Health care-associated infections more common in developing countries
10 December 2010 - A first of its kind review of available scientific data on health care-associated infections in countries with limited resources shows this is a major patient safety problem in the developing world and indicates that better surveillance and reporting is essential to understand the magnitude of the problem and address it, according to a new study published today in The Lancet.
These infections can prolong hospital stays, create long-term disability, increase resistance to life-saving medications, drive up costs for patients and their family, and even lead to death.
Although health care-associated infections are estimated to affect hundreds of millions of people globally, precise numbers remain unknown because of the difficulty in gathering reliable data worldwide. While national surveillance systems exist in many high-income countries, they are non-existent in the vast majority of middle- and low-income countries.
"Health care-associated infections have long been established as the biggest cause of avoidable harm and unnecessary death in the health systems of high income countries. We now know that the situation in developing countries is even worse. There, levels of health care-associated infection are at least twice as high," says Dr Benedetta Allegranzi, Technical Lead for the Clean Care is Safer Care programme at the WHO and author of the study. "One in three patients having surgery in some settings with limited resources becomes infected. Solutions exist, and the time to act is now. The cost of delay is even more lives tragically lost."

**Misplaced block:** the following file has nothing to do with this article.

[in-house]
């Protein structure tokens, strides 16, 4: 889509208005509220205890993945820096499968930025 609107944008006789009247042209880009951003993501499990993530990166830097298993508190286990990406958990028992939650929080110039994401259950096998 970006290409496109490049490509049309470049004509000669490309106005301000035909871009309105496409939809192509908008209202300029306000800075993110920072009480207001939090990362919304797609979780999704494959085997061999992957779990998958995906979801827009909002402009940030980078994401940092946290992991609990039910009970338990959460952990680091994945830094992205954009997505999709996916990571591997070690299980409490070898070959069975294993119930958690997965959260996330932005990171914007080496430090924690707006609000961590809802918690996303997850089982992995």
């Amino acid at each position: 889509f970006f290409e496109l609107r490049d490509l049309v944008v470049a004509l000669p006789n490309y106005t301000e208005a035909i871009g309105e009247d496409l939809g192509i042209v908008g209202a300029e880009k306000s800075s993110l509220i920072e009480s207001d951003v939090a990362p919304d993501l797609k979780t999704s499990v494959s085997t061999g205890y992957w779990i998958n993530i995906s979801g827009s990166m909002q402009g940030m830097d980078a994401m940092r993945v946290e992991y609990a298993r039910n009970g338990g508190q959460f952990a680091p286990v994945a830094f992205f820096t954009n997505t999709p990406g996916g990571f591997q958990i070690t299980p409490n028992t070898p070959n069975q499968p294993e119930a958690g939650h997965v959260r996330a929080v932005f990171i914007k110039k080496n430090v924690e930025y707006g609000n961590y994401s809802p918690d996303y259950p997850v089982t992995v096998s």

Several factors increase the risk of health care-associated infections, including:
- poor hygiene and waste disposal,
- inadequate infrastructure and equipment,
- lack of basic infection control knowledge and implementation,
- unsafe procedures, and
- a lack of guidelines and policies.
At the moment, however, there is no system in place in low- and middle-income settings to determine the likelihood and magnitude of the risk of infection associated with each of these factors.
"The number of health care-associated infections should be much lower in high-income countries, because we know what works and we have the means to act. Low- and middle-income countries face many more challenges, but this does not mean the problem is insurmountable. Several interventions are simple and low-cost," says Professor Didier Pittet, Head of the Collaborating Centre on Patient Safety at the University of Geneva Hospitals and author on The Lancet study.
Implementing system-wide surveillance, training, education and good communication, using devices appropriately and following proper procedures, and ensuring optimal hand hygiene practices are some of the solutions that must be tailored to the reality of these settings. To be successful, these solutions ultimately require a change of health-care workers' behaviour - in all settings.
Surveillance is key to the reduction of health care-associated infections. Not only can it point to some issues which can be immediately addressed, it also enables facilities and public health authorities to understand the magnitude of the problem and what interventions are needed, and to assess their impact.
For more information, please contact:
Dr Benedetta Allegranzi
Clean Care is Safer Care
WHO Patient Safety
Mobile: +41 79 728 771